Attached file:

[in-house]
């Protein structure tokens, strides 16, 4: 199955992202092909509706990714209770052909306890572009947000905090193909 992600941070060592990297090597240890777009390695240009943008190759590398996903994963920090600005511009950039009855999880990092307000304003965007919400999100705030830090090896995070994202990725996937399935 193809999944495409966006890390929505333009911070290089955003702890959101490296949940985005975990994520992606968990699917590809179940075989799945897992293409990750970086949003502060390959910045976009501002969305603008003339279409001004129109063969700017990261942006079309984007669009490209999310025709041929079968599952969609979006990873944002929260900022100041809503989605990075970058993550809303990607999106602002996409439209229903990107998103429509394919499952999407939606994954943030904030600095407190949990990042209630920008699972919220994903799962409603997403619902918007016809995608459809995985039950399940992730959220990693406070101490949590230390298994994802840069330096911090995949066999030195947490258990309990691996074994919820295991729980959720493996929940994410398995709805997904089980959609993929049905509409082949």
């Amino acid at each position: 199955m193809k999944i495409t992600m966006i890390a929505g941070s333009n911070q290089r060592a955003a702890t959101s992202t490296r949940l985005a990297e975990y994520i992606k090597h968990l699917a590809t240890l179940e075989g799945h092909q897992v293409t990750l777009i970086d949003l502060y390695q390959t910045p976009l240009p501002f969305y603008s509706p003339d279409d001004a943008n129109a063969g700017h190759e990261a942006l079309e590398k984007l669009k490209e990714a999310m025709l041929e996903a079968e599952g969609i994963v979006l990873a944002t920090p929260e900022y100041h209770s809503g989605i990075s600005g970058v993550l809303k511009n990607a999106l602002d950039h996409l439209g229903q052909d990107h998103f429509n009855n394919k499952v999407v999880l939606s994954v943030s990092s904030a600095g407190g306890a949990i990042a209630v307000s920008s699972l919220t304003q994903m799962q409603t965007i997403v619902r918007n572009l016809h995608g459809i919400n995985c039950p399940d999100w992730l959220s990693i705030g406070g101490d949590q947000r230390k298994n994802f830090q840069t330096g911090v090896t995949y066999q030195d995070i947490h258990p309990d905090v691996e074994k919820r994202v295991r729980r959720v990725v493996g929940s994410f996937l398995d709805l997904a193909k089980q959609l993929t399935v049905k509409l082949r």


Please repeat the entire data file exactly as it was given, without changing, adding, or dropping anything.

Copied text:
[in-house]
């Protein structure tokens, strides 16, 4: 199955992202092909509706990714209770052909306890572009947000905090193909 992600941070060592990297090597240890777009390695240009943008190759590398996903994963920090600005511009950039009855999880990092307000304003965007919400999100705030830090090896995070994202990725996937399935 193809999944495409966006890390929505333009911070290089955003702890959101490296949940985005975990994520992606968990699917590809179940075989799945897992293409990750970086949003502060390959910045976009501002969305603008003339279409001004129109063969700017990261942006079309984007669009490209999310025709041929079968599952969609979006990873944002929260900022100041809503989605990075970058993550809303990607999106602002996409439209229903990107998103429509394919499952999407939606994954943030904030600095407190949990990042209630920008699972919220994903799962409603997403619902918007016809995608459809995985039950399940992730959220990693406070101490949590230390298994994802840069330096911090995949066999030195947490258990309990691996074994919820295991729980959720493996929940994410398995709805997904089980959609993929049905509409082949």
């Amino acid at each position: 199955m193809k999944i495409t992600m966006i890390a929505g941070s333009n911070q290089r060592a955003a702890t959101s992202t490296r949940l985005a990297e975990y994520i992606k090597h968990l699917a590809t240890l179940e075989g799945h092909q897992v293409t990750l777009i970086d949003l502060y390695q390959t910045p976009l240009p501002f969305y603008s509706p003339d279409d001004a943008n129109a063969g700017h190759e990261a942006l079309e590398k984007l669009k490209e990714a999310m025709l041929e996903a079968e599952g969609i994963v979006l990873a944002t920090p929260e900022y100041h209770s809503g989605i990075s600005g970058v993550l809303k511009n990607a999106l602002d950039h996409l439209g229903q052909d990107h998103f429509n009855n394919k499952v999407v999880l939606s994954v943030s990092s904030a600095g407190g306890a949990i990042a209630v307000s920008s699972l919220t304003q994903m799962q409603t965007i997403v619902r918007n572009l016809h995608g459809i919400n995985c039950p399940d999100w992730l959220s990693i705030g406070g101490d949590q947000r230390k298994n994802f830090q840069t330096g911090v090896t995949y066999q030195d995070i947490h258990p309990d905090v691996e074994k919820r994202v295991r729980r959720v990725v493996g929940s994410f996937l398995d709805l997904a193909k089980q959609l993929t399935v049905k509409l082949r």